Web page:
Imagine your family had to choose between sending you to school or having enough food to eat. This book tells how William Kamkwamba was forced to drop out of his school in Wimbe, Malawi, when a famine struck his village and his family, who relied on farming, could no longer afford his tuition fee. Instead of giving up on his education, William visited his local library often. It was here that he read a book about wind power. At the age of 14, William used what he learned from the book to build a windmill that brought power to his family’s home. He has since built his village’s first drinking water pump. William’s ingenuity, perseverance, and initiative are an inspiration to many people around the world.
This exciting book explains how the shape of Earth can change with the sudden movement of Earth's crust or when molten rock explodes out of an opening in Earth's surface. Young readers will be fascinated to discover how volcanoes form - destroying the landscape and creating new landforms at the same time. They will also learn about tectonic plates and fault lines, the damage earthquakes can cause, and how to stay safe when an earthquake happens.
This fascinating book explains how the shape of Earth is changed by weathering and erosion - the breaking down of rocks and minerals which are then carried from one place to another by water, ice, wind, and gravity. It is this movement that carves out valleys, causes trees to topple over, and creates or destroys good farmland. Examples of changes to landforms help show young readers the effects of weathering and erosion, which can happen quickly or sometimes take centuries!
Earth's surface is constantly being changed by heat, water, ice, salt, plants, and animals. Sometimes the changes are destructive to human activities such as farming and the building of structures. This interesting title shows the different ways people try to stop or reduce this change in the land. Examples feature such structures as dikes to hold back water and windbreaks, and adding shrubs, grass, and trees to an area of land to prevent erosion. Teacher’s guide available.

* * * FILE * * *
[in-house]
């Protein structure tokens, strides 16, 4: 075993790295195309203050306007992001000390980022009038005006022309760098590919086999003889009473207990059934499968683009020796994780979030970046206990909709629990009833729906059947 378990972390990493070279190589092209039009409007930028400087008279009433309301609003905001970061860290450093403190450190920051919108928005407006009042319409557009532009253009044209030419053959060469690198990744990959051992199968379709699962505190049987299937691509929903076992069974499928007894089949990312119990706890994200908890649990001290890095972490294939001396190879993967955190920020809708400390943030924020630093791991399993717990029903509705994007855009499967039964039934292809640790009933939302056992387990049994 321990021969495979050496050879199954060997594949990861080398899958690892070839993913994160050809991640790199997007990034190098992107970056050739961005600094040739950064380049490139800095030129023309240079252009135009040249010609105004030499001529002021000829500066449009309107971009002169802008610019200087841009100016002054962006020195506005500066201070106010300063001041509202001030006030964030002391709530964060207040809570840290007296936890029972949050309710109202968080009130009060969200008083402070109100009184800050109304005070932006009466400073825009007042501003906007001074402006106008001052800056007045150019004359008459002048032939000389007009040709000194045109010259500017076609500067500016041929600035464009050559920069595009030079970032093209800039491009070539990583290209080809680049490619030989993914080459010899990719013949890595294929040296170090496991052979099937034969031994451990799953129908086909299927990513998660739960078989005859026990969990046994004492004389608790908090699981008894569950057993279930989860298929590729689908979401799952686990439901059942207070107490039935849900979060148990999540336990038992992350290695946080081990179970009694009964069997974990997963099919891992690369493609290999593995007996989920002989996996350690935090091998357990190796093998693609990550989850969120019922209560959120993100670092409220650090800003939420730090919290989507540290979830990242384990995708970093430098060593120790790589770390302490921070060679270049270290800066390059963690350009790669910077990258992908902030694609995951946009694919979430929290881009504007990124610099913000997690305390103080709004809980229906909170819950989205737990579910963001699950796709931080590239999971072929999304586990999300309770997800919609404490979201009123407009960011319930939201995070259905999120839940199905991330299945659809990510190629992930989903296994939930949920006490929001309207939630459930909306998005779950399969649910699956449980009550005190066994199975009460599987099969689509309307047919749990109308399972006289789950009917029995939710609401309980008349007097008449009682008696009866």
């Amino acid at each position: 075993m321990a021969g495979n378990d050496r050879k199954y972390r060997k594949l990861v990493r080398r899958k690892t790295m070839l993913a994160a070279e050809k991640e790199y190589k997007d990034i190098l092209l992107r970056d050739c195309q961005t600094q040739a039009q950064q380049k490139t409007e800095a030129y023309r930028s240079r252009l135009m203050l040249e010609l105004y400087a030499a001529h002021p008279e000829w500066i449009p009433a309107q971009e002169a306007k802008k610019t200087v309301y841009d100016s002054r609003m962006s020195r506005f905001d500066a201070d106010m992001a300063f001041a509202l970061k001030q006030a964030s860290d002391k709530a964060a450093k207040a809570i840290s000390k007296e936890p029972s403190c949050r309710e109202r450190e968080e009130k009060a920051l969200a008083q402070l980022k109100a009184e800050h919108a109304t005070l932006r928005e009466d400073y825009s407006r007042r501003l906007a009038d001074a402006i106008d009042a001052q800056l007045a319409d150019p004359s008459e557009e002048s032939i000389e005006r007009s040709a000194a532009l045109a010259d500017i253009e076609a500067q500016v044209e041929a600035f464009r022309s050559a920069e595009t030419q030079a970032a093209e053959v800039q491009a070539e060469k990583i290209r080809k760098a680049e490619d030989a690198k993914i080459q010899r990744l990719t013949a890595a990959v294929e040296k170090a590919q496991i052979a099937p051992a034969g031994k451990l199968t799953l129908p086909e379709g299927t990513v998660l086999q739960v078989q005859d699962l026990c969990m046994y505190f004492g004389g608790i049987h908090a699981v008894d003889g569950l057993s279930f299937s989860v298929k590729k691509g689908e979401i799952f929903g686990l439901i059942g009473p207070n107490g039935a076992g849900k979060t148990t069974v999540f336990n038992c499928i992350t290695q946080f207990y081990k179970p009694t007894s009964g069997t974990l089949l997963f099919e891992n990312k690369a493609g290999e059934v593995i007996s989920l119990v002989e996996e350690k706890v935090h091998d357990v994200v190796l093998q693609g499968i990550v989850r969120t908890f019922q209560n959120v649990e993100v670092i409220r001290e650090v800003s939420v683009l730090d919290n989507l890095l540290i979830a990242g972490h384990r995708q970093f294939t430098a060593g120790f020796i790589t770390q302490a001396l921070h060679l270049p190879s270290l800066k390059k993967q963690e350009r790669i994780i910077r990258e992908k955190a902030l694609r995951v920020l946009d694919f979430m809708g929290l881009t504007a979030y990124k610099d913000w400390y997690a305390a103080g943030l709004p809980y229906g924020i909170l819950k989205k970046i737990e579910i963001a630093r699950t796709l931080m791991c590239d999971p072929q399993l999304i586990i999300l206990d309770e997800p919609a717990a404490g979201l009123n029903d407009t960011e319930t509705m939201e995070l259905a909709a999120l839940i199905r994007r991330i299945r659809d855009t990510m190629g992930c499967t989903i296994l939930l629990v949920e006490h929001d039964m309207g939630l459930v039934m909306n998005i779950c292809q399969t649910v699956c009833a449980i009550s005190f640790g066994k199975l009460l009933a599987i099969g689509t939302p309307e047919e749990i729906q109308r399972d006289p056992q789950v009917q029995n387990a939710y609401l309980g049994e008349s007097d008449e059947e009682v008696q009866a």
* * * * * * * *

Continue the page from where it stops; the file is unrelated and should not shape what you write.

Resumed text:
This informative book explains how Earth is covered by landforms and bodies of water, all of which change shape over time. Interesting images feature landforms such as mountains, valleys, and sand dunes, as well as waterways such as oceans, rivers, and ponds. Children will learn how they develop and why they change.
Read about the things that change outdoors with the season, including the hours of sunlight and the temperature.
Read about the kinds of jobs that people do as engineers, and how they use math, science, and creative thinking to solve problems.
Engineers don’t give up when they fail to solve a problem. Discover why learning from mistakes helps guide engineers to find the best solution.
Read all about primary colors, and how they mix together to make secondary colors.
Technology can make work easier, safer, and more fun. But some technology can also be harmful to the environment. Read about how we can make responsible choices in our use of technologies to help lessen the harm to the environment.
Energy powers the things that make our lives easier, safer, and more fun. Read about the Earth-friendly tools that are used to gather energy.